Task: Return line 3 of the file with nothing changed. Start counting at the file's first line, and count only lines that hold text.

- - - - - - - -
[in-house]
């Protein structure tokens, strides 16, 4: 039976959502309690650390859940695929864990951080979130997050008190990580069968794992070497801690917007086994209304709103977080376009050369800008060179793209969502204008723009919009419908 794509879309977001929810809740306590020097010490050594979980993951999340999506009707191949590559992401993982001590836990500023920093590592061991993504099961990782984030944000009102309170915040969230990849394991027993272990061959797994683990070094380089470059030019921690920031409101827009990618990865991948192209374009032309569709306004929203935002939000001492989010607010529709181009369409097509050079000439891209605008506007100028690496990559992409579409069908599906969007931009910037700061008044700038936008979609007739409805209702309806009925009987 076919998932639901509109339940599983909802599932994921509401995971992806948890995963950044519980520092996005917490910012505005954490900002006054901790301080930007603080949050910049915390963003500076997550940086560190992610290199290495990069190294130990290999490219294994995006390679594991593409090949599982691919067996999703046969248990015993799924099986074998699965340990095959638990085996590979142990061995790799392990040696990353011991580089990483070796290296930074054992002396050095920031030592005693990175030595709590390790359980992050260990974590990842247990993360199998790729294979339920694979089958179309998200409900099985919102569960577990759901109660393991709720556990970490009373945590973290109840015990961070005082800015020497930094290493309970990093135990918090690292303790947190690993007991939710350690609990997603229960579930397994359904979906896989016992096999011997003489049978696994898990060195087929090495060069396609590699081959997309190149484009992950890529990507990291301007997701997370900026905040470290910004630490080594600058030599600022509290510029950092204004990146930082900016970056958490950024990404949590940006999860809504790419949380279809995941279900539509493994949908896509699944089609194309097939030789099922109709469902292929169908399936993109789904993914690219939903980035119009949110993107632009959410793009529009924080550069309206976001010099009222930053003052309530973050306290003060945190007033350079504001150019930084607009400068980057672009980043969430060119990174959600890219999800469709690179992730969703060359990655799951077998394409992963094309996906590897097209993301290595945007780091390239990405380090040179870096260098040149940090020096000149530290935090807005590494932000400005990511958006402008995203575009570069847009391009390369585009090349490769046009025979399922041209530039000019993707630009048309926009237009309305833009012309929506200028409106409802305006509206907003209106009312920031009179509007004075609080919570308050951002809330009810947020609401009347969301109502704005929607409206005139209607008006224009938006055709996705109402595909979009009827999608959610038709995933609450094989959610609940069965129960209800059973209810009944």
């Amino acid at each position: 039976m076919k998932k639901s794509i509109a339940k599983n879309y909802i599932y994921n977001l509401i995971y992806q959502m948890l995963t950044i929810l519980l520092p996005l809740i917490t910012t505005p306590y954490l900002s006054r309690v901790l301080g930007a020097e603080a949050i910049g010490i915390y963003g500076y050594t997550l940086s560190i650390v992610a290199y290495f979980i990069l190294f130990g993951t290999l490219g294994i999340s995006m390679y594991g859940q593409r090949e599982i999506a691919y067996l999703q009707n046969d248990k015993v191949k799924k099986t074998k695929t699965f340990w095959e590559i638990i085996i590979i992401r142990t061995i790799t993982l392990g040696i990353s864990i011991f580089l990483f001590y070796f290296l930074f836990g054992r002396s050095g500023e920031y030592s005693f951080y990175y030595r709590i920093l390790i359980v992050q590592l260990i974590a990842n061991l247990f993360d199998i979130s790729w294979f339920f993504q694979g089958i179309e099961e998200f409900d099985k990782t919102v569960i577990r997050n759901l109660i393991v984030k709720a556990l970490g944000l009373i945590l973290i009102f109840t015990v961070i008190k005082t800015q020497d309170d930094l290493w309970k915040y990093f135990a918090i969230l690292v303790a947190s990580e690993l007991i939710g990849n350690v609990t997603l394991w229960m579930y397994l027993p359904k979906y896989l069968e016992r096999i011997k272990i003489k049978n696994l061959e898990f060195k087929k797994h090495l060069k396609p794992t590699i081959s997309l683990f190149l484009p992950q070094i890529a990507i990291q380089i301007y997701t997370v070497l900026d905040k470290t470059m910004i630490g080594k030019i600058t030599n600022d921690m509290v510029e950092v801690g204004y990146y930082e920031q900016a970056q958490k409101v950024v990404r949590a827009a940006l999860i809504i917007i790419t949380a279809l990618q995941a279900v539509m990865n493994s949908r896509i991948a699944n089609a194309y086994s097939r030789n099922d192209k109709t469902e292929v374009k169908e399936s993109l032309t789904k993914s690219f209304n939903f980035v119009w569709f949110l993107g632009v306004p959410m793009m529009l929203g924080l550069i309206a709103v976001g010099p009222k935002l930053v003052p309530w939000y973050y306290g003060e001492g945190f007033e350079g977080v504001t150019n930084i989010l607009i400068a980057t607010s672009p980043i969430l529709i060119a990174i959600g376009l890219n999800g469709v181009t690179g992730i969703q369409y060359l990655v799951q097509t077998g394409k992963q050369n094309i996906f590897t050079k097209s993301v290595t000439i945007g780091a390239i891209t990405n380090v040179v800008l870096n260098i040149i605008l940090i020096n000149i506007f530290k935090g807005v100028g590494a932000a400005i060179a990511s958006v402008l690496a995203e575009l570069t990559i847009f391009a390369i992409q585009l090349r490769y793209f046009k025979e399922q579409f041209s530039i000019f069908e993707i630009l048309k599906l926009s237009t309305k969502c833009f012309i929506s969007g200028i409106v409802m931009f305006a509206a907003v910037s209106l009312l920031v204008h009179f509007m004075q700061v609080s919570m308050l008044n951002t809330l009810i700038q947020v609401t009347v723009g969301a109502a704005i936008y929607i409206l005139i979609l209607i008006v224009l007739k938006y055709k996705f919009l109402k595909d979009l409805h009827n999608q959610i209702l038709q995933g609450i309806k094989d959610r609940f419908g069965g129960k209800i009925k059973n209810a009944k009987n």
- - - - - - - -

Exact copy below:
């Amino acid at each position: 039976m076919k998932k639901s794509i509109a339940k599983n879309y909802i599932y994921n977001l509401i995971y992806q959502m948890l995963t950044i929810l519980l520092p996005l809740i917490t910012t505005p306590y954490l900002s006054r309690v901790l301080g930007a020097e603080a949050i910049g010490i915390y963003g500076y050594t997550l940086s560190i650390v992610a290199y290495f979980i990069l190294f130990g993951t290999l490219g294994i999340s995006m390679y594991g859940q593409r090949e599982i999506a691919y067996l999703q009707n046969d248990k015993v191949k799924k099986t074998k695929t699965f340990w095959e590559i638990i085996i590979i992401r142990t061995i790799t993982l392990g040696i990353s864990i011991f580089l990483f001590y070796f290296l930074f836990g054992r002396s050095g500023e920031y030592s005693f951080y990175y030595r709590i920093l390790i359980v992050q590592l260990i974590a990842n061991l247990f993360d199998i979130s790729w294979f339920f993504q694979g089958i179309e099961e998200f409900d099985k990782t919102v569960i577990r997050n759901l109660i393991v984030k709720a556990l970490g944000l009373i945590l973290i009102f109840t015990v961070i008190k005082t800015q020497d309170d930094l290493w309970k915040y990093f135990a918090i969230l690292v303790a947190s990580e690993l007991i939710g990849n350690v609990t997603l394991w229960m579930y397994l027993p359904k979906y896989l069968e016992r096999i011997k272990i003489k049978n696994l061959e898990f060195k087929k797994h090495l060069k396609p794992t590699i081959s997309l683990f190149l484009p992950q070094i890529a990507i990291q380089i301007y997701t997370v070497l900026d905040k470290t470059m910004i630490g080594k030019i600058t030599n600022d921690m509290v510029e950092v801690g204004y990146y930082e920031q900016a970056q958490k409101v950024v990404r949590a827009a940006l999860i809504i917007i790419t949380a279809l990618q995941a279900v539509m990865n493994s949908r896509i991948a699944n089609a194309y086994s097939r030789n099922d192209k109709t469902e292929v374009k169908e399936s993109l032309t789904k993914s690219f209304n939903f980035v119009w569709f949110l993107g632009v306004p959410m793009m529009l929203g924080l550069i309206a709103v976001g010099p009222k935002l930053v003052p309530w939000y973050y306290g003060e001492g945190f007033e350079g977080v504001t150019n930084i989010l607009i400068a980057t607010s672009p980043i969430l529709i060119a990174i959600g376009l890219n999800g469709v181009t690179g992730i969703q369409y060359l990655v799951q097509t077998g394409k992963q050369n094309i996906f590897t050079k097209s993301v290595t000439i945007g780091a390239i891209t990405n380090v040179v800008l870096n260098i040149i605008l940090i020096n000149i506007f530290k935090g807005v100028g590494a932000a400005i060179a990511s958006v402008l690496a995203e575009l570069t990559i847009f391009a390369i992409q585009l090349r490769y793209f046009k025979e399922q579409f041209s530039i000019f069908e993707i630009l048309k599906l926009s237009t309305k969502c833009f012309i929506s969007g200028i409106v409802m931009f305006a509206a907003v910037s209106l009312l920031v204008h009179f509007m004075q700061v609080s919570m308050l008044n951002t809330l009810i700038q947020v609401t009347v723009g969301a109502a704005i936008y929607i409206l005139i979609l209607i008006v224009l007739k938006y055709k996705f919009l109402k595909d979009l409805h009827n999608q959610i209702l038709q995933g609450i309806k094989d959610r609940f419908g069965g129960k209800i009925k059973n209810a009944k009987n």